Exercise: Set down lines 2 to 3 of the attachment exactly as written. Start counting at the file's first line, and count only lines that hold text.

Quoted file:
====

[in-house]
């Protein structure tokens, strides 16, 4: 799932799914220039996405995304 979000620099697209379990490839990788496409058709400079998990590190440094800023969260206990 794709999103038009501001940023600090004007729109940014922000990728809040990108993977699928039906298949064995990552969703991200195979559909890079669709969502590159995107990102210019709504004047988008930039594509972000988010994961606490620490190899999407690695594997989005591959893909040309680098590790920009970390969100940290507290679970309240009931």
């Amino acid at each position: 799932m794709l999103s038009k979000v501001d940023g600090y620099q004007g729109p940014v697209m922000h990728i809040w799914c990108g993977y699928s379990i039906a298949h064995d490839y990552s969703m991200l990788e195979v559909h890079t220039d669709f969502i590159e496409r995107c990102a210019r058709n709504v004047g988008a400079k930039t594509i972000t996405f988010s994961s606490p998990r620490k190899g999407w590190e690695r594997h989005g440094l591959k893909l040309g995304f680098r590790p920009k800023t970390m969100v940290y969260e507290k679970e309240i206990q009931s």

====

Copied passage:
């Protein structure tokens, strides 16, 4: 799932799914220039996405995304 979000620099697209379990490839990788496409058709400079998990590190440094800023969260206990 794709999103038009501001940023600090004007729109940014922000990728809040990108993977699928039906298949064995990552969703991200195979559909890079669709969502590159995107990102210019709504004047988008930039594509972000988010994961606490620490190899999407690695594997989005591959893909040309680098590790920009970390969100940290507290679970309240009931």
């Amino acid at each position: 799932m794709l999103s038009k979000v501001d940023g600090y620099q004007g729109p940014v697209m922000h990728i809040w799914c990108g993977y699928s379990i039906a298949h064995d490839y990552s969703m991200l990788e195979v559909h890079t220039d669709f969502i590159e496409r995107c990102a210019r058709n709504v004047g988008a400079k930039t594509i972000t996405f988010s994961s606490p998990r620490k190899g999407w590190e690695r594997h989005g440094l591959k893909l040309g995304f680098r590790p920009k800023t970390m969100v940290y969260e507290k679970e309240i206990q009931s």